Saturday, June 19, 2010

Making Arrows from Bone, Branch, and Feather

This will be a long post - but it is a fun one.

Back a few weeks ago we made arrow heads from Moose antler - we shaped and baked them; then when hardened we filed them.

We also found suitable arrow shafts, peeled the bark, and hung them vertically to dry straight.

The shafts turned out well. We didn't want all the tedium of straightening them.

So, we trimmed off the shafts to the right length.

Then ground in notches for the string and broadhead.

Grinding the notch was much better than cutting - no risk of splitting the shaft and it went faster, too.

We collected a can full of pine pitch, and put it in boiling water to liquify it to glue and waterproof our lashings.

While the pitch was heating up, we went to make our fletching.

To fletch the arrows, we collected some turkey feathers from a friend down the road. These are strong and large, and had a nice angle to them.
For cordage, instead of sinew or nettle twine, we cheated and chose 65# test "Tuff-line" braided fishing line.

To cut the fletching, we used a razor and split the spine of the feathers.
It is easy to do, but be careful and work slow. Not alot of margin for error.

We left extra quill on the front and back of each feather. Two from wing feathers, and one from a tail feather.

We also made the fletching much larger than normal - our arrows are big, and need the larger stabilizing feathers.
These are also more for looks than function.

Attaching the fletching took time, but went pretty well.
First, knot the cordage and tighten on all three feathers. Don't worry too much about placement - they are easy to move into exact position after all the wrapping is done.

To wrap the feathers, simply wrap the cordage along the length, splitting the webbing.
At the end of the feathers, give several tight wraps to anchor the base of the quill. A few half-hitches will finish the wrap.
Now, carefully move the feathers into the final position desired.

Wrapping the broadhead onto the shaft is pretty easy.
Alot of different styles - pick your own.

The arrow is just about done. The final step is to add hot pitch to glue the arrowhead to the shaft, and to waterproof the wrapping.
We'll also add pitch to secure the feathers and their wrappings as well.
Lets go see how the pitch is doing in the boiling water...

The boiling water never let the pitch get hot enough.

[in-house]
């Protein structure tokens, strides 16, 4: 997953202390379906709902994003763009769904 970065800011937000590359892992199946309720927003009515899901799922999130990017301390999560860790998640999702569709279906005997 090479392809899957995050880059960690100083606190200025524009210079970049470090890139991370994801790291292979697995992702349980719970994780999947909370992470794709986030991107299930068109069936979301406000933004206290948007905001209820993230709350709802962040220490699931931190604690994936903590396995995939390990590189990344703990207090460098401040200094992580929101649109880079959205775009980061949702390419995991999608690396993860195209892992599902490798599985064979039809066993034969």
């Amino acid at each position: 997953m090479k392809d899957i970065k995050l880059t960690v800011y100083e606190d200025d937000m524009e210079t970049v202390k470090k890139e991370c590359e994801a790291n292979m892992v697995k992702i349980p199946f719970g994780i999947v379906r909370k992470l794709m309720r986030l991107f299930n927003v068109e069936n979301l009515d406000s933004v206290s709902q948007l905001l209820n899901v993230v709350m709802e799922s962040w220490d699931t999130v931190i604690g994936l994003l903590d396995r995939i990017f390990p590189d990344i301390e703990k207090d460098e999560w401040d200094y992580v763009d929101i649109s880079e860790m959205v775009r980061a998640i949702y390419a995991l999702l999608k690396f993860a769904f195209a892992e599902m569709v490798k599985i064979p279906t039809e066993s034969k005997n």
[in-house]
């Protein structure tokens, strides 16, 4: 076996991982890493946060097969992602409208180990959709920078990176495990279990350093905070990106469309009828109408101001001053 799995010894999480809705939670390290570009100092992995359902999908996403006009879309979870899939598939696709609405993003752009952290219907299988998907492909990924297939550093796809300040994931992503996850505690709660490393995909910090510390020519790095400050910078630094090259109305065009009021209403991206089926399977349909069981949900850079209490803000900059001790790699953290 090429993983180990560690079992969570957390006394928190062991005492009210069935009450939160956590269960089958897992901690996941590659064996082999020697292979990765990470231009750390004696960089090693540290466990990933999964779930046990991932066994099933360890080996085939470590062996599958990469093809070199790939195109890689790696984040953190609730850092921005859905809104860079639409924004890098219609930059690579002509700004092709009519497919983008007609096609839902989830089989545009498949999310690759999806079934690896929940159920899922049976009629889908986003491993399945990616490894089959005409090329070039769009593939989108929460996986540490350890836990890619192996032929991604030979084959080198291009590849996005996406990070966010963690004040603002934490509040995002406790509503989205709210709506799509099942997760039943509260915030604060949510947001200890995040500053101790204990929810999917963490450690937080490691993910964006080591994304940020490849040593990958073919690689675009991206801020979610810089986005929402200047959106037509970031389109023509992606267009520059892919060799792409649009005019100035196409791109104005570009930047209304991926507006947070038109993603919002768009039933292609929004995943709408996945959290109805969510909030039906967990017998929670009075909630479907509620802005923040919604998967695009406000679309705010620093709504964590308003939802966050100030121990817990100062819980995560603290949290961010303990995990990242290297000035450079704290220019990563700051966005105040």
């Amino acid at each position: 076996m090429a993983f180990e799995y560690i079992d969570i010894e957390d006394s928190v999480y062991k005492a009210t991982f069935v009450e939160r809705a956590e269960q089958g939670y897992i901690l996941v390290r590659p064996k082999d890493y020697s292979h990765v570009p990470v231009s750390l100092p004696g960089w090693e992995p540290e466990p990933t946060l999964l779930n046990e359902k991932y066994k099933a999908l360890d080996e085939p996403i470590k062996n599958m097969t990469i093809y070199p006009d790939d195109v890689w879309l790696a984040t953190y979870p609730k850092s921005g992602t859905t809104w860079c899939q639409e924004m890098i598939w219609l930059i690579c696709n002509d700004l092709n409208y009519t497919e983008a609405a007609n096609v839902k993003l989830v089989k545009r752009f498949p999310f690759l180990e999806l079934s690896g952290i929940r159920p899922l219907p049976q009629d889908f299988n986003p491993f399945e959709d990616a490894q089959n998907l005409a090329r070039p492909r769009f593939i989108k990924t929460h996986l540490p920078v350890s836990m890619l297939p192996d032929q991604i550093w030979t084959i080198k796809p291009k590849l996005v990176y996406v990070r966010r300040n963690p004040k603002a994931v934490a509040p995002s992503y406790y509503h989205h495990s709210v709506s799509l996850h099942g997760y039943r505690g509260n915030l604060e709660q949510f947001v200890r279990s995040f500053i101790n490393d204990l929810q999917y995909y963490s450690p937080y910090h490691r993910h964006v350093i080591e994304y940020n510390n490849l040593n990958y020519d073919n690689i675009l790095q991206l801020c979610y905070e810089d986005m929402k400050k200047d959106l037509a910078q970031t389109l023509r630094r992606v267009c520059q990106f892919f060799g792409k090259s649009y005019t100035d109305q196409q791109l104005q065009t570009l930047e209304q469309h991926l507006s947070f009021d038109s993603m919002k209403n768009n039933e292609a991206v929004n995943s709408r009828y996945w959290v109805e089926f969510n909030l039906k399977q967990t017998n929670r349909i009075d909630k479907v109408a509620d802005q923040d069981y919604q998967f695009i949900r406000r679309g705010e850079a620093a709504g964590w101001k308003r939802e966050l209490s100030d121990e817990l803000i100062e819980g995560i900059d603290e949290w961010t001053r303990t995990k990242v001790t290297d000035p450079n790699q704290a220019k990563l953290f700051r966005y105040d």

It simply foamed up and was very thick. When dry it was brittle.
As you can see here, it never really attached to the shaft, arrowhead, or string.

We gave up on the boiling water - it never heated up hot enough to liquify the pitch.
It was cool to play with, though!
We decided we needed a fire and coals to get the pitch hot enough...

So we built a fire.

Before we could continue with the arrows, we had to make sure the fire and coals were hot enough...
Get out the marshmellows!

Ok, the bag of marshmellows was finished, so back to the pitch.
The coals heated up the dry pitch FAST - it foamed up and almost overflowed, before sinking to the bottom and liquifying.

The liquid was a darker, amber color and very viscous.

This hot liquid also painted onto the arrow and string much easier.
It cooled very quickly, too, so be sure to heat up the arrow shaft before applying too much.

Here is the first attempt at the arrowhead.
The liquid soaked into the string well.

The only problem was that it dried too quickly to get a good, even coating on all of the string.

So we tried dipping the whole end into the liquid.
This definitely was the best for a uniform coating.
Be sure to get the drops off the end. Another thing - garbage and impurities leave nasty globs in the liquid. Next time we'll strain those out first.

Coating the fletching was very tricky. The pitch is very strong, though, even if it looks ugly it is still very functional.
Another cool thing we found is that even if pitch gets on the feathers themselves, it comes right off and doesn't do any lasting damage to them.

So we tested it out!
The arrow flew VERY well - very stable, balanced, and straight!

The sharp, hardened tip had no trouble sinking deeply into the foam, too.

But! The string and the arrowhead slipped right off the shaft!
Disappointing, but there are stories that the Indians wanted this effect - to prevent damage to the arrowhead and shaft so they could be reused again.
It also would help bleed the animal better if the shaft detached, too.

So, we tried again. After re-wrapping the head to the shaft, we dipped it in the liquid.
This time the liquid melted the string completely off!

Next we tried dipping the arrowhead and shaft, without string.
Then, we wrapped the string to secure the arrowhead.
This worked much better.

We ran out of time this first evening with all the fun and treats before we could touch up the arrows and make them perdy.
Still, they turned out really well. We learned alot, especially about pine-pitch cookin', and had a great time at it.

And the boys really got a kick out of it. Definitely one of their favorite activities.